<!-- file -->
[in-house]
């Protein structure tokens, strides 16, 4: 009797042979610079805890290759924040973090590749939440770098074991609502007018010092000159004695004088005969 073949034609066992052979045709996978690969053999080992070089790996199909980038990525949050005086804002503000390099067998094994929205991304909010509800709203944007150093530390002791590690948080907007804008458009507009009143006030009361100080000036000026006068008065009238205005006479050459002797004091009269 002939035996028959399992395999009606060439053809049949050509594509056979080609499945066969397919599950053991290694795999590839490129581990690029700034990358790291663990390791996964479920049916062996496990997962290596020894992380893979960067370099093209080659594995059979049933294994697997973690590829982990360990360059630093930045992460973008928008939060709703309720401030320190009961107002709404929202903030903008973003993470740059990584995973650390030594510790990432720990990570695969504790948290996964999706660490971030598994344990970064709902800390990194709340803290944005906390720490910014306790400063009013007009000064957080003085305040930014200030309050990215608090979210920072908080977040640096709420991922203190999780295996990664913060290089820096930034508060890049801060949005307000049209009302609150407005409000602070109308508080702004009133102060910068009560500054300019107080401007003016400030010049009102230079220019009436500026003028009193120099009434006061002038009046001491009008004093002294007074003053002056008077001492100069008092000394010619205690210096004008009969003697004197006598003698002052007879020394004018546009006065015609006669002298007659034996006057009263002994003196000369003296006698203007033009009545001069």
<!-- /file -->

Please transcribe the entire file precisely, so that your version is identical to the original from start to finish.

[in-house]
């Protein structure tokens, strides 16, 4: 009797042979610079805890290759924040973090590749939440770098074991609502007018010092000159004695004088005969 073949034609066992052979045709996978690969053999080992070089790996199909980038990525949050005086804002503000390099067998094994929205991304909010509800709203944007150093530390002791590690948080907007804008458009507009009143006030009361100080000036000026006068008065009238205005006479050459002797004091009269 002939035996028959399992395999009606060439053809049949050509594509056979080609499945066969397919599950053991290694795999590839490129581990690029700034990358790291663990390791996964479920049916062996496990997962290596020894992380893979960067370099093209080659594995059979049933294994697997973690590829982990360990360059630093930045992460973008928008939060709703309720401030320190009961107002709404929202903030903008973003993470740059990584995973650390030594510790990432720990990570695969504790948290996964999706660490971030598994344990970064709902800390990194709340803290944005906390720490910014306790400063009013007009000064957080003085305040930014200030309050990215608090979210920072908080977040640096709420991922203190999780295996990664913060290089820096930034508060890049801060949005307000049209009302609150407005409000602070109308508080702004009133102060910068009560500054300019107080401007003016400030010049009102230079220019009436500026003028009193120099009434006061002038009046001491009008004093002294007074003053002056008077001492100069008092000394010619205690210096004008009969003697004197006598003698002052007879020394004018546009006065015609006669002298007659034996006057009263002994003196000369003296006698203007033009009545001069």